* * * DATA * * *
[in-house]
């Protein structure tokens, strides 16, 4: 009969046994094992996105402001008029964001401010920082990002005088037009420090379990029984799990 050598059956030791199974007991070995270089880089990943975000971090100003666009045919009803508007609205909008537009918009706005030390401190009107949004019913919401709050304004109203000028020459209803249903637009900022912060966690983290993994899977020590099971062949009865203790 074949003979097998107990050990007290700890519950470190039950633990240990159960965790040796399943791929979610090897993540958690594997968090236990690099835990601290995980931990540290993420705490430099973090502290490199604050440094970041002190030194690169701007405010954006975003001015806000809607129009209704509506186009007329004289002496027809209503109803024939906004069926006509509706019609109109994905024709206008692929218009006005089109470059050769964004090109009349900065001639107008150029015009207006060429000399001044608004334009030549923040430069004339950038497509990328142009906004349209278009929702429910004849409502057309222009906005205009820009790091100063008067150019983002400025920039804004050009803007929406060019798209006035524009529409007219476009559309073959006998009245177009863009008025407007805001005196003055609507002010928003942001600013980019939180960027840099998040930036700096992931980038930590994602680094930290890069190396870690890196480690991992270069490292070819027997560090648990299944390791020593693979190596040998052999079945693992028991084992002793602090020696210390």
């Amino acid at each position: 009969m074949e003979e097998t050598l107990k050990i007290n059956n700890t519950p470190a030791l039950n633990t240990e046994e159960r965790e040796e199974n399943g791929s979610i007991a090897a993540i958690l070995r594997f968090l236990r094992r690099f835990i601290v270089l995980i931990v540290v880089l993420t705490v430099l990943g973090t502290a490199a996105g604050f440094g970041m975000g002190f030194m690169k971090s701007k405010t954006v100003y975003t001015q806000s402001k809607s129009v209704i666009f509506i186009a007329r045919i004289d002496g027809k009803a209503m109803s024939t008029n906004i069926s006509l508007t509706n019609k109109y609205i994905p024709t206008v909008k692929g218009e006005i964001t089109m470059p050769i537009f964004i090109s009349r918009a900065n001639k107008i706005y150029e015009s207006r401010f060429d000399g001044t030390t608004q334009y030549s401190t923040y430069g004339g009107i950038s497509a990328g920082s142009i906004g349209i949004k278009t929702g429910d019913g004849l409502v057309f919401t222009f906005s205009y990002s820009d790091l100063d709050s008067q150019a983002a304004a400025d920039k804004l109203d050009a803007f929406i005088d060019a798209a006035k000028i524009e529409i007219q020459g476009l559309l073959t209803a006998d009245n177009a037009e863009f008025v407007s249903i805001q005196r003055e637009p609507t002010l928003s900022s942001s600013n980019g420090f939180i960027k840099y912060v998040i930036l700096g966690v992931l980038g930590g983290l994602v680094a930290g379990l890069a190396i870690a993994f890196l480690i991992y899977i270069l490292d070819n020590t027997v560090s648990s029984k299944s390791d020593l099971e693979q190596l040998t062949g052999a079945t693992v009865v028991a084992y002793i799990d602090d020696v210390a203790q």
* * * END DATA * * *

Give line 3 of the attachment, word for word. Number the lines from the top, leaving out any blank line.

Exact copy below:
């Amino acid at each position: 009969m074949e003979e097998t050598l107990k050990i007290n059956n700890t519950p470190a030791l039950n633990t240990e046994e159960r965790e040796e199974n399943g791929s979610i007991a090897a993540i958690l070995r594997f968090l236990r094992r690099f835990i601290v270089l995980i931990v540290v880089l993420t705490v430099l990943g973090t502290a490199a996105g604050f440094g970041m975000g002190f030194m690169k971090s701007k405010t954006v100003y975003t001015q806000s402001k809607s129009v209704i666009f509506i186009a007329r045919i004289d002496g027809k009803a209503m109803s024939t008029n906004i069926s006509l508007t509706n019609k109109y609205i994905p024709t206008v909008k692929g218009e006005i964001t089109m470059p050769i537009f964004i090109s009349r918009a900065n001639k107008i706005y150029e015009s207006r401010f060429d000399g001044t030390t608004q334009y030549s401190t923040y430069g004339g009107i950038s497509a990328g920082s142009i906004g349209i949004k278009t929702g429910d019913g004849l409502v057309f919401t222009f906005s205009y990002s820009d790091l100063d709050s008067q150019a983002a304004a400025d920039k804004l109203d050009a803007f929406i005088d060019a798209a006035k000028i524009e529409i007219q020459g476009l559309l073959t209803a006998d009245n177009a037009e863009f008025v407007s249903i805001q005196r003055e637009p609507t002010l928003s900022s942001s600013n980019g420090f939180i960027k840099y912060v998040i930036l700096g966690v992931l980038g930590g983290l994602v680094a930290g379990l890069a190396i870690a993994f890196l480690i991992y899977i270069l490292d070819n020590t027997v560090s648990s029984k299944s390791d020593l099971e693979q190596l040998t062949g052999a079945t693992v009865v028991a084992y002793i799990d602090d020696v210390a203790q």